One of our main aims of Just A Game is to make it accessible for everyone and not alienate viewers with our subject matter. When you’re trying to highlight an issue that portrays a gender in a negative light, it’s difficult to connect with that group. We want to emphasise to our audience that misogyny within the gaming culture is not a reflection of a gender as a whole, but a minority within that gender who do not represent every gamer. However, the size of the group should not detract from the severity of the issue, rather it is the loudness of the group which makes this issue so important.

So how do you go about trying to appeal to both genders and communicate our message without trying to turn it into a male vs female argument? We came to the conclusion that satire is the way to do this.

“Satire is a sort of glass, wherein beholders do generally discover everybody’s face but their own.” – Jonathan Swift.

We believe that nowadays one of the easiest ways to force people to acknowledge that something is “wrong” is to poke fun at it. We laugh with the satirist forerunners such as The Chasers or Jon Stewart because they joke about important social, economic or moral issues in a confronting way, which forces us to reflect internally on what they’re really trying to point out. Although we’re not trying to be as abrasive as them, we like the way they can coerce their audiences into reflecting on their own lives and wider society. Many seem to respond well to satire because not only is it humorous  when it’s pulled off well, but also a wonderful tool of communication.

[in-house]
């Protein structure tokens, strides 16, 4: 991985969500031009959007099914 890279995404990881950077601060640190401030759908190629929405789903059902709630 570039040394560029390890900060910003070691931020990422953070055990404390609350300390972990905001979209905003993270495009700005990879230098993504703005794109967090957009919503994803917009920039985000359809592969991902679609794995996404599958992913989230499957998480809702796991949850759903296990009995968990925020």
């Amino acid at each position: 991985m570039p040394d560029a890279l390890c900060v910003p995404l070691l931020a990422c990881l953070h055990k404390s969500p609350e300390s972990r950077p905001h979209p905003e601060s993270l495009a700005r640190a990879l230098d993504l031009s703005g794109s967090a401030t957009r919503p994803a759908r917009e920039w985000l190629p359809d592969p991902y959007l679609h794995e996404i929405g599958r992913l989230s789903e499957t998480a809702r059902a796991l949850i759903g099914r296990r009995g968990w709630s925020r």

Furthermore, we believe that almost anyone will be interested in our documentary, judging by the reaction and feedback we’ve been receiving from our peers. Sexism and misogyny is an issue that affects both genders, across all demographics and experienced by the young and old.

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About ronjamoss

Ronja Moss is a twinkly-eyed singer songwriter who delights in telling tales with her piano and rolling melodies. The 24 year old recorded in New York City in 2010 at the Rolla Polla Studio with Andy Baldwin (The Cat Empire, Bjork, Spiderbait), but has only been performing to audiences for a year. Recently relocated to the bright lights of Melbourne city, Ronja grew up in the central desert of Alice Springs. Ronja’s songs paint pictures; either witnessed, or imagined, endeavouring to take the listener into the lives of her characters and thoughts.